Below lies a list of the existing watchdog agencies tasked with “policing” both the bank and stock market industries. All of which were in place prior too and during the so called financial meltdown.
Securities & Exchange Commission (SEC)
Commodity Futures Trading Commission (CFTC)
Federal Reserve System
Federal Deposit Insurance Corporation (FDIC)
Financial Industry Regulatory Authority (FINRA)
Office of the Comptroller of the Currency (OCC)
National Credit Union Administration (NCUA)
Office of Thrift Supervision (OTS)
But even though the listed regulators were empowered to quell any type of aberrant behavior, they all appeared to have been sleeping at the switch, or more likely, steered away from pulling the plug on the housing industry which historically accounted for the lions share of the United States economy since 1996.
With the bursting of the housing bubble, a scapegoat was required, enter Barney Frank and Chris Dodd, both of whom share equal blame for the collapse of the housing industry, with their constant K street induced interference. Rather than do the honorable thing and tell the truth accepting responsibility, both Frank and Dodd started pointing fingers very early on projecting the blame on the evil bankers and Wall street, totally dismissing their own personal culpability.
In typical Washington form, create a problem, blame it on anyone but yourself, then get appointed to the committee to fix the very issue you created. Not unlike gun control, there are more than enough laws on the books to avoid any future housing meltdown, but they become ineffective when politicians and lobbyist are involved.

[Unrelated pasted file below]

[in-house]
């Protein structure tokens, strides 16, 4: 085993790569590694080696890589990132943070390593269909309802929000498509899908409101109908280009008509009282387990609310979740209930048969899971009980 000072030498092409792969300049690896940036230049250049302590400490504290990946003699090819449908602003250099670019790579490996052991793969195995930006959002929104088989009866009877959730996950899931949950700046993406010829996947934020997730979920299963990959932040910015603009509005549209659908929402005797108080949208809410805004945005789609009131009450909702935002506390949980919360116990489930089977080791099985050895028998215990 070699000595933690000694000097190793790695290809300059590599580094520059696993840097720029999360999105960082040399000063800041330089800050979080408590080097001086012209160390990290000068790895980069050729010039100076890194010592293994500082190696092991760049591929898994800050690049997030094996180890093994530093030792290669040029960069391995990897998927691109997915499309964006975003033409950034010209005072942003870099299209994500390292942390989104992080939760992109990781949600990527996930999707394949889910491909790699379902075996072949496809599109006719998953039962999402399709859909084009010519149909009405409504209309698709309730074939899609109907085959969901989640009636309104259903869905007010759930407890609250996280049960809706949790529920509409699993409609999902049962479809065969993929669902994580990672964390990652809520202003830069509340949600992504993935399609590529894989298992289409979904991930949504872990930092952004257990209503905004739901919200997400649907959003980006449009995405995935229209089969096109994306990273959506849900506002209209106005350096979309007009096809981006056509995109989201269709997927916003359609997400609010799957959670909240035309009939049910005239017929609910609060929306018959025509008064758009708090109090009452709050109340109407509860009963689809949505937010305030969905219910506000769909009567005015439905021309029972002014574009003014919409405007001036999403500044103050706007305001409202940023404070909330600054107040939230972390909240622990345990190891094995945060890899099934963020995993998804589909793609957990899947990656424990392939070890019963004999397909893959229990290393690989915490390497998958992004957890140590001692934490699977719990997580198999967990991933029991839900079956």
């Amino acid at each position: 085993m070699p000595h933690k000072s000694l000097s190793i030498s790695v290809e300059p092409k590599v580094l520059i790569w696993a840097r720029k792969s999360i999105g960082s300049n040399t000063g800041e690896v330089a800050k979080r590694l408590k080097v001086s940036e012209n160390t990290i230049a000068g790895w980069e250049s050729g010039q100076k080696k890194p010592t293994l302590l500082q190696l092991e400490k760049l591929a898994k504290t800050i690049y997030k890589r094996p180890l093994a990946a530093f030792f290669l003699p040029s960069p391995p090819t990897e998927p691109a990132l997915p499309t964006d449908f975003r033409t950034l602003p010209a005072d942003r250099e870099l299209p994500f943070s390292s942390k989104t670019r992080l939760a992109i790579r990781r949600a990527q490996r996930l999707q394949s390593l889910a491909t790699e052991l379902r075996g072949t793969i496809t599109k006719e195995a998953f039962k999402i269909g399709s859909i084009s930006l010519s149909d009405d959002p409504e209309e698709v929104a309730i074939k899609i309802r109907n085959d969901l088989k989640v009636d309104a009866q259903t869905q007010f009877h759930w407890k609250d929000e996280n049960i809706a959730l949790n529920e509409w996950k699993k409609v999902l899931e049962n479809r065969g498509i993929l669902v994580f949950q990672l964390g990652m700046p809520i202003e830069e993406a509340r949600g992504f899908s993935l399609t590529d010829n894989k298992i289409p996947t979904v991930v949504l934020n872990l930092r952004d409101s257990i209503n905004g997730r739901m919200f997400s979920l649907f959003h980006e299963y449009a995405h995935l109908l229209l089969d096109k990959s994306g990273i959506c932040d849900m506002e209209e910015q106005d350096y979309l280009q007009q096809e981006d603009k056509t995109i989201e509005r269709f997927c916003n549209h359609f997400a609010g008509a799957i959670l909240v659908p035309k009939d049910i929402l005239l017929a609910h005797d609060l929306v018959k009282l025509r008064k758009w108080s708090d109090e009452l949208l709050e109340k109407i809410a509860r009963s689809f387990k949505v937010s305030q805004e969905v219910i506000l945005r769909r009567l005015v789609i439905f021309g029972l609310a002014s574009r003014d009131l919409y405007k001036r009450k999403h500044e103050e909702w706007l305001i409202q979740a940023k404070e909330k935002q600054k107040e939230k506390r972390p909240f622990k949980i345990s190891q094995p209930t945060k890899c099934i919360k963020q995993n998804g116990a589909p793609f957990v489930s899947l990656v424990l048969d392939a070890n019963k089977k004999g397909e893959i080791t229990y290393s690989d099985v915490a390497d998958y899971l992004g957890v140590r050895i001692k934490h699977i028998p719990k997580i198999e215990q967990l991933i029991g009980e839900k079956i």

Keep in mind that the meltdown in housing began in the Clinton administration, their goal was to open up the housing markets to under-served individuals and fill the void where the Federal Housing Authority/FHA was not taking up the slack. In doing so, along with the creation of risk based pricing structured on credit score tiers, a borrower could buy a home with a score as low as 500. Subprime thrived due to the fact everyone in the world was buying the collateral, each institution was aware of the risk in buying such low quality paper, so were the auditors of the above listed government agencies, if you wish to blame anyone, blame greed, that is the American way.
Now the solution to all the housing ills is to bring all the governing regulators under one roof and appoint the power to one person, very bad idea. Government is not capable of managing any entity of free enterprise, and that is what the housing market is, government layered on the regulations in the 80’s, so much so that FHA lending became ineffective due to an overabundance of red tape.
If this bill were to pass, which is not a certainty it will be heartily challenged in the Senate. History is clear in that further intrusion of government into the free market system has never succeeded, not once. Government regulators need to be free of politics to maintain any level of efficiency, the past has shown that even if the regulations are in play, there are too many cooks in the kitchen spoiling the soup.
By creating a bigger watchdog, it just means you need to feed it more, and by all past experience the dog will probably be sleeping on the porch when it’s time to hunt.
PAUL B. MATTHEWS Federal Employees at the Trough
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